If you are looking for something to do tonight, there is a new film opening in Toronto.
Directed by Sean Garrity (BFA ‘93), who is currently pursuing an MFA in film at York University, Blood Pressure will be released March 15 in select cinemas across Canada, including the Royal Theatre in Toronto. Joining Garrity as the film’s producer is Matthew Miller, who is also pursuing an MFA in film at York.
Garrity and Miller have created a taut psychological thriller, which follows Nicole, a 41-year-old pharmacist and mother of two teenagers; she is overlooked at work, taken for granted at home, and she wonders if there could be something more. Then one day she receives a letter that starts, “You don’t know me, but I know you.” It is signed only “A Friend.” The letter writer knows all about Nicole; her daily routine, her struggles and her potential for something greater. With an escalating series of rewards and required tasks, flattery and quiet threats, this new “friend” insinuates himself (or herself?) into Nicole’s life, eventually threatening everything that has meaning for her.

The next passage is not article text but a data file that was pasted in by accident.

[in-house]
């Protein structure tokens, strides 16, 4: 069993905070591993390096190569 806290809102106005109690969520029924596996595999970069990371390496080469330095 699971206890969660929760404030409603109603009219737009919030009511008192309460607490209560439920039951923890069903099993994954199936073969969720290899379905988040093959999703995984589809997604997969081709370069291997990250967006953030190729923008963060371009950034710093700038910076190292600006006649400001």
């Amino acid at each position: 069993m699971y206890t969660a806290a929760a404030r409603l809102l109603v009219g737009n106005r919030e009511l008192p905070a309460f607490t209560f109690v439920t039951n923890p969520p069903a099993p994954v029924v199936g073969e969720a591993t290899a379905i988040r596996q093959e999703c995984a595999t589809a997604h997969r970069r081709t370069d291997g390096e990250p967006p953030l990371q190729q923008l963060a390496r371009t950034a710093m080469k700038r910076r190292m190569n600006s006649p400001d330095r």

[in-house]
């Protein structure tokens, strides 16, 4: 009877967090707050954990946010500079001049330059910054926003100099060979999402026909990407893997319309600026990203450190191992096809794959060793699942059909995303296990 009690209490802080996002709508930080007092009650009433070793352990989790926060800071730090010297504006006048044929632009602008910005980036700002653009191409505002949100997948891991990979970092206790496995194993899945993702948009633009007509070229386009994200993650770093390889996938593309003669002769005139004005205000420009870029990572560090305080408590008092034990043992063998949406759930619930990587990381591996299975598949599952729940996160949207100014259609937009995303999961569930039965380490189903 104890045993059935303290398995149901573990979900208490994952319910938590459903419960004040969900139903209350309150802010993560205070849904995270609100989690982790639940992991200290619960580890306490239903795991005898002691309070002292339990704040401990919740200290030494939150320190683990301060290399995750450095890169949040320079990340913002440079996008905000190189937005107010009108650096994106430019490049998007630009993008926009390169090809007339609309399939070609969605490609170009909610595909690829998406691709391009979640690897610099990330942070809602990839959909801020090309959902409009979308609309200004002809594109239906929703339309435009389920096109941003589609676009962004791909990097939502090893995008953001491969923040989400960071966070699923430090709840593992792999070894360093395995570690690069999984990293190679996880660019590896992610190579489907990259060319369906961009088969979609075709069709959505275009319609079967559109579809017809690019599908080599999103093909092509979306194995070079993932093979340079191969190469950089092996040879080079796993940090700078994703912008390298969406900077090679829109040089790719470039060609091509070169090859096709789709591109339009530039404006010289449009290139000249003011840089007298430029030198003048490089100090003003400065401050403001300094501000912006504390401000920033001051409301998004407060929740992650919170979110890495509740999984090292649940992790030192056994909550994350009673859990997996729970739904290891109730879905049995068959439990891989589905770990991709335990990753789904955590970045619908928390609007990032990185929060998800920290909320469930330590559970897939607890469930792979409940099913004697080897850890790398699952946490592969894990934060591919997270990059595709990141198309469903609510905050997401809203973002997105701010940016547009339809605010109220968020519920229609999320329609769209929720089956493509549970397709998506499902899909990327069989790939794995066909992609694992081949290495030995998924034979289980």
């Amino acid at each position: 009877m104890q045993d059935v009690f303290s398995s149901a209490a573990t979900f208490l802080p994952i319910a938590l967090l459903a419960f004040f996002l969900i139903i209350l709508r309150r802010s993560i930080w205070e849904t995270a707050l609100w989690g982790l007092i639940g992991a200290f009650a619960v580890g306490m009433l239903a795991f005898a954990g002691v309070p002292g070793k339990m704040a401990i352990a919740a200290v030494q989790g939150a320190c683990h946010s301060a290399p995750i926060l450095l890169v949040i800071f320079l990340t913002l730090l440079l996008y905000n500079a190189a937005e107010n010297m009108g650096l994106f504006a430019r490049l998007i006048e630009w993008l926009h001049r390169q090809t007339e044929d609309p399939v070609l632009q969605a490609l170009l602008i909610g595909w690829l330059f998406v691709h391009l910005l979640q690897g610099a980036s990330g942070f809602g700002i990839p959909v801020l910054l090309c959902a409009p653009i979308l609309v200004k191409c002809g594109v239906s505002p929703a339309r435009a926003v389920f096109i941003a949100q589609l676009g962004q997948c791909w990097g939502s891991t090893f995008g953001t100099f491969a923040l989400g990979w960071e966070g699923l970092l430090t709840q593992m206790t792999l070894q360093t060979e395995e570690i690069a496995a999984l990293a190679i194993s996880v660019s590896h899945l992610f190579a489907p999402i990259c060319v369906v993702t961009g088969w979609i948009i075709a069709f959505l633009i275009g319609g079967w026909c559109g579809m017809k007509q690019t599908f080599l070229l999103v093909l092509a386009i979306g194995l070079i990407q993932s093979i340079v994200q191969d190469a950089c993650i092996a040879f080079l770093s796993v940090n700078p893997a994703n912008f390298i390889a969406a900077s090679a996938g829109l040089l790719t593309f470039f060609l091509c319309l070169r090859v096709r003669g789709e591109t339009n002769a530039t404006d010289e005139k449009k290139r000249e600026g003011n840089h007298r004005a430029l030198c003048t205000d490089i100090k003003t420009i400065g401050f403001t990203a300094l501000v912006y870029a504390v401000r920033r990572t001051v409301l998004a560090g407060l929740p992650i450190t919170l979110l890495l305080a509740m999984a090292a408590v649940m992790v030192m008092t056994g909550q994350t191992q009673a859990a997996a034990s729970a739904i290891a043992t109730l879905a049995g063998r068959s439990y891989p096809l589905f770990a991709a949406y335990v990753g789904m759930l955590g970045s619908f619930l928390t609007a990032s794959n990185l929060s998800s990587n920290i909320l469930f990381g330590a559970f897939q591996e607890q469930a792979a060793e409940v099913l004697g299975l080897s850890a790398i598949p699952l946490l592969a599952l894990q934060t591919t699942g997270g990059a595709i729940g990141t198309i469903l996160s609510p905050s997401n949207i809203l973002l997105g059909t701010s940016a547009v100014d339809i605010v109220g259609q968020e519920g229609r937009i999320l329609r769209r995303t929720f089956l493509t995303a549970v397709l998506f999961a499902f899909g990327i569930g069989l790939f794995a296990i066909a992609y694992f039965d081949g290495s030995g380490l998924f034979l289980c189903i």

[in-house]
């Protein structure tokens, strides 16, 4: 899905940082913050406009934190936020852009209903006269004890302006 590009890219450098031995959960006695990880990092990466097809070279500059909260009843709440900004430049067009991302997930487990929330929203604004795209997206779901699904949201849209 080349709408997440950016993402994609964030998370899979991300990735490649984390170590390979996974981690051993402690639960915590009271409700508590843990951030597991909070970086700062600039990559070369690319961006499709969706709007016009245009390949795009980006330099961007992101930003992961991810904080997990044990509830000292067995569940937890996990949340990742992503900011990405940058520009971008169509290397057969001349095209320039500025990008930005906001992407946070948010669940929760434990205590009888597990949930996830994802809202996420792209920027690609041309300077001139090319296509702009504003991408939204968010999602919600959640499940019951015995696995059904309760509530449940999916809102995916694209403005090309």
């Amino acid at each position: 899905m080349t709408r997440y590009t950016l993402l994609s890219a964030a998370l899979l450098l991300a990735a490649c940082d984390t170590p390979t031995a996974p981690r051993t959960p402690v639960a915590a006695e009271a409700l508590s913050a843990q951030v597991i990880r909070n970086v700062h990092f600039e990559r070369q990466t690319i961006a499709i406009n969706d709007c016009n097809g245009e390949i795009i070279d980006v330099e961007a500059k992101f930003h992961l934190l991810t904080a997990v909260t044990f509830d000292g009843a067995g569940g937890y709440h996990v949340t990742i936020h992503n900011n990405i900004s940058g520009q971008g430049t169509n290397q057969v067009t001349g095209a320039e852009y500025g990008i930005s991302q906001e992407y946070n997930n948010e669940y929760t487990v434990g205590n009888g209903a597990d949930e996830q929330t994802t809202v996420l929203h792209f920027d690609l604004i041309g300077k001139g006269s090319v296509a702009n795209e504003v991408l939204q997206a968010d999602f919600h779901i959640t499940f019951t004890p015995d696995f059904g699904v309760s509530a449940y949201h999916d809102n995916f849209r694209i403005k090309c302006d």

Nicole (Michelle Giroux) reads a letter from an anonymous admirer
The film stars Michelle Giroux, Judah Katz (Crash, Casino Jack), Jonas Chernick (The Border), Tatiana Maslany (Eastern Promises, TIFF 2012 Rising Star) and Jake Epstein (Degrassi).
Blood Pressure opened in Winnipeg to sold-out audiences and received rave reviews. Hailed by Indiewire as “a pulse-pounding thriller”, Blood Pressure premiered at the Busan International Film Festival and was nominated for the Borsos Award at The Whistler International Film Festival.
Blood Pressure is the fifth feature from Garrity, who has been recognized for jury awards at the Toronto International Film Festival, Vancouver, Las Vegas, Brussels and Hot Docs, to name a few. His films have won numerous audience awards.
Garrity’s work has been selected by some of the world’s most prestigious festivals including Toronto, Busan, Shanghai, Mannheim, Singapore, Melbourne, Mar del Plata, South by SouthWest, Santa Barbara and Sao Paulo. The films have been translated into 15 languages, the subject of numerous remakes, and they have been distributed and broadcast around the world.